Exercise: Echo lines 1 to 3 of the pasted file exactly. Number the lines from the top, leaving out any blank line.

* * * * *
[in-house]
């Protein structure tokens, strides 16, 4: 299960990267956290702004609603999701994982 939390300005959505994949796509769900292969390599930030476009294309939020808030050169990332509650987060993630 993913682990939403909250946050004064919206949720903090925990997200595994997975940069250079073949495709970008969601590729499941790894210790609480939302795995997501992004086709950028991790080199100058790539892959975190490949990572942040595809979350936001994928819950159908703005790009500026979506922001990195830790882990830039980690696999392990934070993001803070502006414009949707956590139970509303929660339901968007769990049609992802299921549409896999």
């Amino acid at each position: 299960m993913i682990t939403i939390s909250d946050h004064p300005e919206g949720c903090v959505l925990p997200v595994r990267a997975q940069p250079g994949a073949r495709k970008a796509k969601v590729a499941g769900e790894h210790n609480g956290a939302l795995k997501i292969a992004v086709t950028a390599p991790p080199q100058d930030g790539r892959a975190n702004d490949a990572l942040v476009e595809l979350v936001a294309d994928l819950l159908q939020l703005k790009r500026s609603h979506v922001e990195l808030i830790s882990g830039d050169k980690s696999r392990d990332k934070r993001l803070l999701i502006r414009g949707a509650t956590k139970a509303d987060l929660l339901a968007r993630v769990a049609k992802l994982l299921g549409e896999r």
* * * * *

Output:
[in-house]
């Protein structure tokens, strides 16, 4: 299960990267956290702004609603999701994982 939390300005959505994949796509769900292969390599930030476009294309939020808030050169990332509650987060993630 993913682990939403909250946050004064919206949720903090925990997200595994997975940069250079073949495709970008969601590729499941790894210790609480939302795995997501992004086709950028991790080199100058790539892959975190490949990572942040595809979350936001994928819950159908703005790009500026979506922001990195830790882990830039980690696999392990934070993001803070502006414009949707956590139970509303929660339901968007769990049609992802299921549409896999």
């Amino acid at each position: 299960m993913i682990t939403i939390s909250d946050h004064p300005e919206g949720c903090v959505l925990p997200v595994r990267a997975q940069p250079g994949a073949r495709k970008a796509k969601v590729a499941g769900e790894h210790n609480g956290a939302l795995k997501i292969a992004v086709t950028a390599p991790p080199q100058d930030g790539r892959a975190n702004d490949a990572l942040v476009e595809l979350v936001a294309d994928l819950l159908q939020l703005k790009r500026s609603h979506v922001e990195l808030i830790s882990g830039d050169k980690s696999r392990d990332k934070r993001l803070l999701i502006r414009g949707a509650t956590k139970a509303d987060l929660l339901a968007r993630v769990a049609k992802l994982l299921g549409e896999r």